The struggle and enrichment of play: Domestications and overflows in the everyday life of gamer parents
Peer reviewed, Journal article
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Original versionNordicom Review. 2021, 42 (4), 107-123. 10.2478/nor-2021-0044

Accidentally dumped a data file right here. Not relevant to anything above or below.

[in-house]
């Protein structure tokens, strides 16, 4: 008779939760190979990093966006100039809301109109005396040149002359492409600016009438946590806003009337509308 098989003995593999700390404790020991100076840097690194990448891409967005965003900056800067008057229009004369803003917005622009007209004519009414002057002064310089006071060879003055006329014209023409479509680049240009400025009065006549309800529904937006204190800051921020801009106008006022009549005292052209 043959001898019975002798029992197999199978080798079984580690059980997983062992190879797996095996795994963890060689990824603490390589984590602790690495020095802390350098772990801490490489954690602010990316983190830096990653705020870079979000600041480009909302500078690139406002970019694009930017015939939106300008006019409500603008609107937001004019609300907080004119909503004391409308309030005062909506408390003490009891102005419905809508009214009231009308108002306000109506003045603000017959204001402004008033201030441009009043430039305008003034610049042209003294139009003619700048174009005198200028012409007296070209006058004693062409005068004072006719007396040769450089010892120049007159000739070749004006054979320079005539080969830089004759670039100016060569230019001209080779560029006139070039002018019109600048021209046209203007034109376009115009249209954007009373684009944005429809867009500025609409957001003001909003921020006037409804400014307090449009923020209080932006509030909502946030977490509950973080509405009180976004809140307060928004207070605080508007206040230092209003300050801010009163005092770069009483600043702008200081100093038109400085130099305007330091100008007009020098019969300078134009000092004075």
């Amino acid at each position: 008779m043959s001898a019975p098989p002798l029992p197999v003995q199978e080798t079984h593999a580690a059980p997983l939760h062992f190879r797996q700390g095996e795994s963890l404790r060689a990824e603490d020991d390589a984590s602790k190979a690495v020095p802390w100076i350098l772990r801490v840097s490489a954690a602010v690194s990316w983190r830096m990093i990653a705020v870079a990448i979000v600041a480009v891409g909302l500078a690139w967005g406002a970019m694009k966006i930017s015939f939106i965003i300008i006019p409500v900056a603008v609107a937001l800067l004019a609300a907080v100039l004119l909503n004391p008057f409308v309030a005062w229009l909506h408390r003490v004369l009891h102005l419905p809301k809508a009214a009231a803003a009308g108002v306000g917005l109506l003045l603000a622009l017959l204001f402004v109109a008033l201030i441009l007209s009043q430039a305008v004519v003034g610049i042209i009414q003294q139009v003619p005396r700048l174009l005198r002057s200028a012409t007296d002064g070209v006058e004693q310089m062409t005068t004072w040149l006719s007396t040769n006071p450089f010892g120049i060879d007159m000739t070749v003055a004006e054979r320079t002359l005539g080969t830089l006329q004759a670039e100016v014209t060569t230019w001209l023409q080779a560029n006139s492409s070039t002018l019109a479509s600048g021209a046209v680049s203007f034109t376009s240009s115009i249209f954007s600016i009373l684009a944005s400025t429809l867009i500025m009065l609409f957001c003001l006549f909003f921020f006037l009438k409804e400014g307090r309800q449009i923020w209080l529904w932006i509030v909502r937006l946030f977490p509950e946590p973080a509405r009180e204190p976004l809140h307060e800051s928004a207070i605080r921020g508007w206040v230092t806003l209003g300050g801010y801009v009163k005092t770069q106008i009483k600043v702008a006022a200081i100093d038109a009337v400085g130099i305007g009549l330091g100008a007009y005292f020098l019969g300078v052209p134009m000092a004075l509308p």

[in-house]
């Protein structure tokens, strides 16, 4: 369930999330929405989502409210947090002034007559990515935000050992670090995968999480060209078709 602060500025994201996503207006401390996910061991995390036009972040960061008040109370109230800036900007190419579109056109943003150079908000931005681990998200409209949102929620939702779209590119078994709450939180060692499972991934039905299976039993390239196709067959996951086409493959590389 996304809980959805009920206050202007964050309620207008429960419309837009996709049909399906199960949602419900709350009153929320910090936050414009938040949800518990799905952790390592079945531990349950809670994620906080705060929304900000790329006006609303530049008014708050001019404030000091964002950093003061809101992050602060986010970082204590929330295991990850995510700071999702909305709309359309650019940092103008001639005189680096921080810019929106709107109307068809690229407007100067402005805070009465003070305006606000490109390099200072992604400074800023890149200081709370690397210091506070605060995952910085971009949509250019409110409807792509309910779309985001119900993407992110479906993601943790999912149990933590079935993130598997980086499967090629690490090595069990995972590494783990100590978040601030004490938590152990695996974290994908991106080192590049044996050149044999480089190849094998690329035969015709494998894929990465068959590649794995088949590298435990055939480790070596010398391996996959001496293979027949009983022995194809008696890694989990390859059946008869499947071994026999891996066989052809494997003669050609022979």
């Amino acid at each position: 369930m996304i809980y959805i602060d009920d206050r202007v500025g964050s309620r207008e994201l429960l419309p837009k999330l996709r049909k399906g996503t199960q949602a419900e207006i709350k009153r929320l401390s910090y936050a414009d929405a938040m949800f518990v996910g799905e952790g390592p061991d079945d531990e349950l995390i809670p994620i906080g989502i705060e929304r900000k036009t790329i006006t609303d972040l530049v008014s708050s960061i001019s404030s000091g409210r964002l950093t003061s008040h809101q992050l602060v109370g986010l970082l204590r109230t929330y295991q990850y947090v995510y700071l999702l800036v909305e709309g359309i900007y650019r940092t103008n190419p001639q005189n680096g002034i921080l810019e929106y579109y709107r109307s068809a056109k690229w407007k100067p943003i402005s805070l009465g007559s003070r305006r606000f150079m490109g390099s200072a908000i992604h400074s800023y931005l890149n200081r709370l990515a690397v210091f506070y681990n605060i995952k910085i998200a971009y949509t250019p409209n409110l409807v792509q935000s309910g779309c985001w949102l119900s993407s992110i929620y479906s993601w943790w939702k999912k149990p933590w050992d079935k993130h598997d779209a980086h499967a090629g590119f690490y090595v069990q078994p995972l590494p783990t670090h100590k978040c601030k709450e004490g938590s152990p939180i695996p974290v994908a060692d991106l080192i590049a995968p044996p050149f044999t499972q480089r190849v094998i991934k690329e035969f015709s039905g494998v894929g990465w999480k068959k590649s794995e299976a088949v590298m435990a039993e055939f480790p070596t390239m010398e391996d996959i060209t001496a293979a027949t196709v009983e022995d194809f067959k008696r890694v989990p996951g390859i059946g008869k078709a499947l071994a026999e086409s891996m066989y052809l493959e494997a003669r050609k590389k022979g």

Gaming is a frequent source of conflict for families. Research on parents and gaming has identified a lack of gaming-related expertise, a general devaluation or fear of play, and authoritative and restrictive parenting styles as key sources of conflict. What happens when these deficits are addressed? What does mediation look like when parents are expert gam-ers, enjoy play, and encourage play for their children? Based on qualitative interviews with 29 parents who identify as gamers, we explore how gamer parents domesticate games. To explore the work of stabilising gaming as a wholesome and valued pastime, we combine domestication theory with overflows to address the struggles involved. The analysis inves-tigates how gamer parents mediate play, with an emphasis on how games are interpreted, the family’s player practices, and the role of gaming-related expertise in accordance with the three dimensions (symbolic, practice, cognitive) of domestication theory.